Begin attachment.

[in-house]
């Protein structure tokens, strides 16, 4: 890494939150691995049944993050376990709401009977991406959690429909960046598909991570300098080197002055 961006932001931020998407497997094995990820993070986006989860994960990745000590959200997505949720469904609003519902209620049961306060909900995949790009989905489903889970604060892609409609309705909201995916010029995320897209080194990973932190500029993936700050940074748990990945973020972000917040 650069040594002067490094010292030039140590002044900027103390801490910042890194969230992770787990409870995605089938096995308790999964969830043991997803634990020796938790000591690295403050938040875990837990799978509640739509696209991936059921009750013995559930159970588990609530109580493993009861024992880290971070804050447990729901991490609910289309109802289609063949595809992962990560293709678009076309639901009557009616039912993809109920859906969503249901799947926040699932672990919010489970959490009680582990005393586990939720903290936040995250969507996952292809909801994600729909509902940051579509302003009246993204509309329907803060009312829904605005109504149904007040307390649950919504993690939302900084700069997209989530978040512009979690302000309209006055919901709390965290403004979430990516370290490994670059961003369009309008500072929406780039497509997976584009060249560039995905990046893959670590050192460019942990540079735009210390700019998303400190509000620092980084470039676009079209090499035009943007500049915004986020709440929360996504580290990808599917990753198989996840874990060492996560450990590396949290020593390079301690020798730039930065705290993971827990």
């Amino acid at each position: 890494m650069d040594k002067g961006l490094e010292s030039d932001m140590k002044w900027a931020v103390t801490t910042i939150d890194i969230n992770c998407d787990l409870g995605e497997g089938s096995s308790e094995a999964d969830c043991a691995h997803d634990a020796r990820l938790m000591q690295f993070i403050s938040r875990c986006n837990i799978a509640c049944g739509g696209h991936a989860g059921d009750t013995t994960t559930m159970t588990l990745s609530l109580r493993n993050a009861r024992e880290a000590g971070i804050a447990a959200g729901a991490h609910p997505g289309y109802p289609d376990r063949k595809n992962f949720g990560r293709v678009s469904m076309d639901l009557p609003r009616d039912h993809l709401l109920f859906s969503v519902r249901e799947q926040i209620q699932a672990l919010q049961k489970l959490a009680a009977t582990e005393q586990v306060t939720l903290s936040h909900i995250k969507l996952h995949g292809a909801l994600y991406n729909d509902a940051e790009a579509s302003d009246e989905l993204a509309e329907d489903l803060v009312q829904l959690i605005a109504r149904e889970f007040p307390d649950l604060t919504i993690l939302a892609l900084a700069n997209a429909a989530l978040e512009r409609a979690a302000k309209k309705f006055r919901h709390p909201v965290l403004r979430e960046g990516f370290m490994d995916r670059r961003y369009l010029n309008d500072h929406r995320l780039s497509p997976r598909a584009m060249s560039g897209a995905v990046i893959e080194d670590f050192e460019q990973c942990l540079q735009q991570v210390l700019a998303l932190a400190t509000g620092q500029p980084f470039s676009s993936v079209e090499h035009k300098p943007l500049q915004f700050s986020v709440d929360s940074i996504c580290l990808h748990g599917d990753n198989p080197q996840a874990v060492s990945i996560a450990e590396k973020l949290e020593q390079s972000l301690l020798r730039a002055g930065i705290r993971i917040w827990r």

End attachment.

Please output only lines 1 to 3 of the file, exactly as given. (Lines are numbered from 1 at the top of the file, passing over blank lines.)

[in-house]
């Protein structure tokens, strides 16, 4: 890494939150691995049944993050376990709401009977991406959690429909960046598909991570300098080197002055 961006932001931020998407497997094995990820993070986006989860994960990745000590959200997505949720469904609003519902209620049961306060909900995949790009989905489903889970604060892609409609309705909201995916010029995320897209080194990973932190500029993936700050940074748990990945973020972000917040 650069040594002067490094010292030039140590002044900027103390801490910042890194969230992770787990409870995605089938096995308790999964969830043991997803634990020796938790000591690295403050938040875990837990799978509640739509696209991936059921009750013995559930159970588990609530109580493993009861024992880290971070804050447990729901991490609910289309109802289609063949595809992962990560293709678009076309639901009557009616039912993809109920859906969503249901799947926040699932672990919010489970959490009680582990005393586990939720903290936040995250969507996952292809909801994600729909509902940051579509302003009246993204509309329907803060009312829904605005109504149904007040307390649950919504993690939302900084700069997209989530978040512009979690302000309209006055919901709390965290403004979430990516370290490994670059961003369009309008500072929406780039497509997976584009060249560039995905990046893959670590050192460019942990540079735009210390700019998303400190509000620092980084470039676009079209090499035009943007500049915004986020709440929360996504580290990808599917990753198989996840874990060492996560450990590396949290020593390079301690020798730039930065705290993971827990």
């Amino acid at each position: 890494m650069d040594k002067g961006l490094e010292s030039d932001m140590k002044w900027a931020v103390t801490t910042i939150d890194i969230n992770c998407d787990l409870g995605e497997g089938s096995s308790e094995a999964d969830c043991a691995h997803d634990a020796r990820l938790m000591q690295f993070i403050s938040r875990c986006n837990i799978a509640c049944g739509g696209h991936a989860g059921d009750t013995t994960t559930m159970t588990l990745s609530l109580r493993n993050a009861r024992e880290a000590g971070i804050a447990a959200g729901a991490h609910p997505g289309y109802p289609d376990r063949k595809n992962f949720g990560r293709v678009s469904m076309d639901l009557p609003r009616d039912h993809l709401l109920f859906s969503v519902r249901e799947q926040i209620q699932a672990l919010q049961k489970l959490a009680a009977t582990e005393q586990v306060t939720l903290s936040h909900i995250k969507l996952h995949g292809a909801l994600y991406n729909d509902a940051e790009a579509s302003d009246e989905l993204a509309e329907d489903l803060v009312q829904l959690i605005a109504r149904e889970f007040p307390d649950l604060t919504i993690l939302a892609l900084a700069n997209a429909a989530l978040e512009r409609a979690a302000k309209k309705f006055r919901h709390p909201v965290l403004r979430e960046g990516f370290m490994d995916r670059r961003y369009l010029n309008d500072h929406r995320l780039s497509p997976r598909a584009m060249s560039g897209a995905v990046i893959e080194d670590f050192e460019q990973c942990l540079q735009q991570v210390l700019a998303l932190a400190t509000g620092q500029p980084f470039s676009s993936v079209e090499h035009k300098p943007l500049q915004f700050s986020v709440d929360s940074i996504c580290l990808h748990g599917d990753n198989p080197q996840a874990v060492s990945i996560a450990e590396k973020l949290e020593q390079s972000l301690l020798r730039a002055g930065i705290r993971i917040w827990r």